Negative Media Overload: How to Stay Grounded Amongst the Waves

By: Jen McWaters, Psy.D. | May 20, 2022

If you’re finding yourself becoming more and more anxious in the face of a constant barrage of bad news, you’re not alone. It can be hard to feel grounded and present with the news overload we experience on a regular basis. It doesn’t help that the news outlets get clicks and financial incentive for putting out sensational stories that evoke intense reactions from its readers and listeners. Digesting too much trauma-related news is linked to a host of mental health issues, including depression, anxiety and trauma reactions. It’s important to find ways to care for your mental health while still staying informed.

Strategies to Stay Grounded

1. Limit Viewing Time

Limiting the amount of time spent on each news topic helps keep you from Doomscrolling. Consider capping the amount time or number of times per day you spend reading the news in whatever and all forms (TV, social media, etc.). You might find it helpful to avoid graphic images or videos and be intentional in your news consumption.

2. Check the Facts

Since media outlets profit from their readership numbers, all the facts may not be disclosed, or the information may be presented in a skewed way. Remember that the news story changes over time with new developments. Keeping this in mind can help you challenge worst-case-scenario, or catastrophic thinking. Predetermine your news outlets and stick with well-researched and reviewed articles.

3. Set Limits

If people around you are expressing distress about certain news topics, and this has a negative effect on you like increased anxiety, it is okay to set limits with these people. Try gently steering a conversation away from a triggering topic, let the person know how you feel and request that they limit talk about that issue. You also have the right to gracefully excuse yourself from the conversation or exit the situation when necessary.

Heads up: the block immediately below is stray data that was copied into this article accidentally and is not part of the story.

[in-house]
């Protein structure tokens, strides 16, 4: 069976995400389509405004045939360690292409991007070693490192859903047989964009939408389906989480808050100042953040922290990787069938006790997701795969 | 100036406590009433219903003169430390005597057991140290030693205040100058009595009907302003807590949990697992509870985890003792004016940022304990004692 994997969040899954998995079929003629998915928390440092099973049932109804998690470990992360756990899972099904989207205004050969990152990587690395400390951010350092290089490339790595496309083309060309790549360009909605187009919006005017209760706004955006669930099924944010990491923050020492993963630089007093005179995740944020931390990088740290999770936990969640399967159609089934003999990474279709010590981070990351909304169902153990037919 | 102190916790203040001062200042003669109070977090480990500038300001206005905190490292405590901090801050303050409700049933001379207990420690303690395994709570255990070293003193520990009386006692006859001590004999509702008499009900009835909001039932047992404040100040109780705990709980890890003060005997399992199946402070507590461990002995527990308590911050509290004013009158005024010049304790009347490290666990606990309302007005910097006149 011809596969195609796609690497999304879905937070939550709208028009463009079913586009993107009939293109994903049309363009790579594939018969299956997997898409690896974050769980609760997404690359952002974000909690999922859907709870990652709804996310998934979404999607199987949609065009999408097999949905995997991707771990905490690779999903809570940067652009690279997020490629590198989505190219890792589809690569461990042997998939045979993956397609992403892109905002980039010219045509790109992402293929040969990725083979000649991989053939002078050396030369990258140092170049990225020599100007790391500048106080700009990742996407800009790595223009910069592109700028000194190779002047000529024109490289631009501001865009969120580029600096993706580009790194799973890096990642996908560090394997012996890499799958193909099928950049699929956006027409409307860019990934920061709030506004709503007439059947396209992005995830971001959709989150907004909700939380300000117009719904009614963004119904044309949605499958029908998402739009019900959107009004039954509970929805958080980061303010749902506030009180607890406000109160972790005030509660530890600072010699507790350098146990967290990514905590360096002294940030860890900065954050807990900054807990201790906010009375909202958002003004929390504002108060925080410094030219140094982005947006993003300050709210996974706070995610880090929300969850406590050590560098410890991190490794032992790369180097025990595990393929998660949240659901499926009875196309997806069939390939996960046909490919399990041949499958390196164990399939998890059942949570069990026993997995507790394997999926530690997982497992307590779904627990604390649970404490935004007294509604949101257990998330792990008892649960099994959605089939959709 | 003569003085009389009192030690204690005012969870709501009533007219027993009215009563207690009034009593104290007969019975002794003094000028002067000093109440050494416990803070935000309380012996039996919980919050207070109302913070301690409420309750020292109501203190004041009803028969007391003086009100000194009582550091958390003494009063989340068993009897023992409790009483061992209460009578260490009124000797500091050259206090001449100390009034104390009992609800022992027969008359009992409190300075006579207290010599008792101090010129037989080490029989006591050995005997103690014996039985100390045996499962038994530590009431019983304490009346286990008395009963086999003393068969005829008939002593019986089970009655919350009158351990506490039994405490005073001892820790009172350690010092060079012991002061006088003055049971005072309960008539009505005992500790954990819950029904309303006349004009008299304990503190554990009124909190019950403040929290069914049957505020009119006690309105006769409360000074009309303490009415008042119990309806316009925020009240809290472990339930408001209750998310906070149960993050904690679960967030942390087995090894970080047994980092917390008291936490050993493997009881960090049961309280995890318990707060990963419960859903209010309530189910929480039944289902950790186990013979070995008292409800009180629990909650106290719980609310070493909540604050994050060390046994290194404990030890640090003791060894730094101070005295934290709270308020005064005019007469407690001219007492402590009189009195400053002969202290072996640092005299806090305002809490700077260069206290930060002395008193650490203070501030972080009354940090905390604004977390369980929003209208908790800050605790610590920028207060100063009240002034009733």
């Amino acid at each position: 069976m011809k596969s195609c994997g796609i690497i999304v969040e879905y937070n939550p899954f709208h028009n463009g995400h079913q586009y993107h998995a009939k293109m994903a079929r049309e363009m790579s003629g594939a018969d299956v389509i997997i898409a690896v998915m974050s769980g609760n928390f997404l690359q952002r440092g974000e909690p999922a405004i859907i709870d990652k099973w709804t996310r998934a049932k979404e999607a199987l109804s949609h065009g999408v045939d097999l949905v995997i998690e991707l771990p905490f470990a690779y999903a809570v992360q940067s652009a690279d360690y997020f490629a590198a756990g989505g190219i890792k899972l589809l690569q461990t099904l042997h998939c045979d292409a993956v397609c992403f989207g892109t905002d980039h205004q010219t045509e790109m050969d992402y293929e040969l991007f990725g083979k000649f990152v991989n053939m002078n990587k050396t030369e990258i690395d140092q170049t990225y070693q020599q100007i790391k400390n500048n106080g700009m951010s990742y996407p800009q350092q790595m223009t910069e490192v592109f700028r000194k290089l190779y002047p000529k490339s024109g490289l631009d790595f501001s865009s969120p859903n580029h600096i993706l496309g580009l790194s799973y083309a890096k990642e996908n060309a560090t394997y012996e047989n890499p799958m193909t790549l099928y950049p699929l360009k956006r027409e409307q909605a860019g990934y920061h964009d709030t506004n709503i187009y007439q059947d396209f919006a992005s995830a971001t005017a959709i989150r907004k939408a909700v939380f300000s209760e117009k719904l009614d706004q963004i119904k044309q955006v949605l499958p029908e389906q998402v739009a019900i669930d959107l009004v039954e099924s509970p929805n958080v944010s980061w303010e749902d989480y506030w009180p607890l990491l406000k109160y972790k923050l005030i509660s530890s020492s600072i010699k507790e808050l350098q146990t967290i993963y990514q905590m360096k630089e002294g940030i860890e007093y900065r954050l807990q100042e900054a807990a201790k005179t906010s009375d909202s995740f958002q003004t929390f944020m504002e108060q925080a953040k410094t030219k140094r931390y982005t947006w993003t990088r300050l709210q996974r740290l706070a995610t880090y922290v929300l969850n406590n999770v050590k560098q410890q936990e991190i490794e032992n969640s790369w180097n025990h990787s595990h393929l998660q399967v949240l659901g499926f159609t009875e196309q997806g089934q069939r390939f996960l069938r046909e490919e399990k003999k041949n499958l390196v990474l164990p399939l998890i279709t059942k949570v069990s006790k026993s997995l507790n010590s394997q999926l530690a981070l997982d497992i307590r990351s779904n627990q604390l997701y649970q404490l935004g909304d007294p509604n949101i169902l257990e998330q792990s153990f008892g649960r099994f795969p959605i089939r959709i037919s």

4. Reach Out

Talking about how you feel with others will help you cope with difficult emotions and strong reactions to news stories. Be sure to choose people that you feel safe with, like particular friends, family members, and/or a San Diego Psychologist who will listen and provide a nonjudgmental space for you to talk through your fears and worries. A trained therapist will teach you tools that you can use to decrease negative ruminations and develop strategies to balance your thinking.

5. Prioritize Your Self-Care

When feeling anxious, stressed, or depressed about the news, coping skills such as getting enough sleep and exercise, staying connected with friends and family, and engaging in grounding practices like deep breathing, meditation, mindful distraction, and prayer can help you find peace and comfort.

6. Respond, Don’t React

While we can’t control the way information is presented or disseminated, we can choose how to respond. A response is intentional and thought-through, and a reaction is emotion-based and impulsive.

Seek Support

If you find yourself having a difficult time coping with the effect of negative media or struggling with stressors in your life, contact us now. The team at Therapy Changes is here to provide you with the tools and resources you need to start feeling more like you again. If you are new to therapy, learn How Therapy Works and What to Expect. Support is available and you don’t have to go through it alone.



Photo by Yeshi Kangrang on Unsplash

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